Points to Ponder: Perfecting the Imperfections - Even Ours

Points to Ponder
Perfecting the Imperfections - Even Ours

Our imperfect requests and sometimes misguided intentions are made perfect in good time. Sometimes what we want is not the best thing for us. Our noblest intentions may have little or nothing to do with God's higher purpose. Yet in His sovereignty He can graft in something that originated from a human mind and give it Divine purpose. For instance, upon completion of Solomon's temple, the Lord God declared:
"...I have chosen Jerusalem, that My name may be there, and I have chosen David to be over My people Israel.' " (II Chronicles 6:6).
However, the choice of Jerusalem and the building of the temple were David's idea. The choice of a king to rule over Israel had been the people's desire in Samuel's day (I Samuel 8). Neither originated with God.
There are dire warnings and the fulfillment of those warnings with regard to the kings who would rule Israel. There were more ungodly kings than faithful ones, yet God chose David and through his line He would bring the Messiah - Jesus Christ.
God made the promise a covenant with David:
"...I will set up your seed after you, who will come from your body, and I will establish his kingdom...And your house (family) and your kingdom shall be established forever before you. Your throne shall be established forever" (II Samuel 7:12b and 16).
God worked through the desire of the people for a king. One thousand years later, "the fullness of the time had come" (Galatians 4:4), and God worked through the line of David to bring Himself to earth in the person of His Son.
The angel told the Virgin Mary what God would do through her.
"And behold, you will conceive in your womb and bring forth a Son, and shall call His name Jesus. He will be great, and will be called the Son of the Highest; and the Lord God will give Him the throne of His father David. And He will reign over the house of Jacob forever, and of His kingdom there will be no end" (Luke 1:31-33).
In their desire for a king a thousand years earlier, Israel had rejected the Lord as their king. He told the prophet Samuel, "...they have not rejected you, but they have rejected Me, that I should not reign over them" (I Samuel 8:7b). Yet, even with that rebellious attitude toward Him, God's hand worked through history. The people could not thwart His will, even while in their ignorance they were opposing it.
Then came King David, who loved God so much that He wanted to give God the best. As he pondered the luxury of his own house, he became mindful of how comparatively humble God's tabernacle was; his paneled house versus the old tent, which served as God's dwelling.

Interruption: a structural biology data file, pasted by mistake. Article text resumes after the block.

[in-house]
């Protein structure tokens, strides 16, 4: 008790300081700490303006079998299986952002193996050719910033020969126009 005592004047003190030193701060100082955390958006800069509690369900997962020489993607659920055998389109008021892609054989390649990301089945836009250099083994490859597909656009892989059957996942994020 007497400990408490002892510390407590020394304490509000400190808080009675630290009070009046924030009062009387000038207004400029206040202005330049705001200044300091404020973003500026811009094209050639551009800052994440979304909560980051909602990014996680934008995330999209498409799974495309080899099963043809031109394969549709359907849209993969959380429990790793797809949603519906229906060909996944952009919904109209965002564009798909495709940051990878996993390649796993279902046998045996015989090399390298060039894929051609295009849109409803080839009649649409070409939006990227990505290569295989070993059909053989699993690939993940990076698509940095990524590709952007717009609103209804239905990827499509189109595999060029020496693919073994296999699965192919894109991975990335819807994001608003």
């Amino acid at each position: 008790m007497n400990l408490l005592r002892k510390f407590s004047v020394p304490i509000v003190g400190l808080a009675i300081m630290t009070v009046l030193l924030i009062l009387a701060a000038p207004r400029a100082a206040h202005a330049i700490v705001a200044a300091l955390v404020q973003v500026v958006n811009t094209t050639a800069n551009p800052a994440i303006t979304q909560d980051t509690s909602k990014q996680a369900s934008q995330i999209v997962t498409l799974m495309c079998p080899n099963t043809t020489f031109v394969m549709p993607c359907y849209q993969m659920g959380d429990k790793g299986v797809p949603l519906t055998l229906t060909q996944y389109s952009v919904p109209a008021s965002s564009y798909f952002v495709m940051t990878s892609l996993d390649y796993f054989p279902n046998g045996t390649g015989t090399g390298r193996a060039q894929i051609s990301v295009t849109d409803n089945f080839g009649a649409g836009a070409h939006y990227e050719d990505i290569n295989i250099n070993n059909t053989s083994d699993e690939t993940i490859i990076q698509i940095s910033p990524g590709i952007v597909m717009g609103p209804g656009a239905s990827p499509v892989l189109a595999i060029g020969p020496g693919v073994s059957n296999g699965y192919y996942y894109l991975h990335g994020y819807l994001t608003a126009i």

God would not allow David, a man of war, to build the temple. But the Lord accommodated David's desire and made it His own for the sake of His glory. The concept came from David's heart and mind, born of His love for the Lord. But the directions for how to do it came from God Himself, which David passed on to Solomon:
"All this," said David, "the Lord made me understand in writing, by His hand upon me, all the works (details) of these plans." (I Chronicles 28:19).
So we find the plan of salvation for the world, through the Perfect Savior, extends back to a misguided rejection of God's rule by God's people. A desire to have a king like the other nations yielded (by God's hand) the King of Kings who is like no other.
The idea for a temple was not initiated by God. But the "man after God's own heart" (Acts 13:22) wanted the best he could give for God. And God worked with it.
So much of the Bible deals with the kings of Israel and Judah and with the temple (the original as well as its replacement following the Babylonian exile). These things originated with men, were messed up by men, and brought to destruction because of the sins of men.
Yet God is sovereign. And in this there must be a lesson for us. Luke's gospel helped me ponder this. In chapter nine, we find several scenarios in which God's people are a bit clueless. The plan Jesus came to carry out continues on, unhindered by the out-of-line ideas of his own disciples and others.
When they argue about who among them will be deemed greatest in Christ's kingdom, Jesus sets a child by Him and says (in essence), "Here's greatness...you've got to step down to step up. The least is the greatest in God's kingdom" (v. 46-48).
When they try to stop a guy from casting out demons in Jesus' name (as they had been doing) because he wasn't a member of their denomination, Jesus said, "...he who is not against us is on our side" (v. 49-50). When the Samaritans would not receive Jesus, the disciples wanted to call down fire from heaven (the idea that they believed they could do that is intriguing). Jesus rebukes them, "you do not know what manner of spirit you are of" (v. 51-56). Today, Christ's followers are still out of sync with His thinking. And He keeps working with us and in us.
These lessons come to us across centuries of Biblical history, revealing the mind and hand of the Sovereign God whose thoughts and ways are higher than ours (Isaiah 55:8-9); whose plans seem to flow and adjust with the course of human history, yet they were set forth before the foundation of the world.
So whatever grand plans we may have, remember there is yet a grander plan and a higher purpose. Question: What is the eternal value of the most pressing matters driving your life?
"There are many plans in a man's heart, nevertheless the Lord's counsel - that will stand." (Proverbs 19:21).
You may never get it quite right, but God always does. Trust Him first.

Points to Ponder is a series of occasional articles written by Rev. Dennis Whitmore, Pastor of Hilltop Christian Fellowship of Clear Spring, MD. These articles are also found at www.HilltopChristianFellowship.com.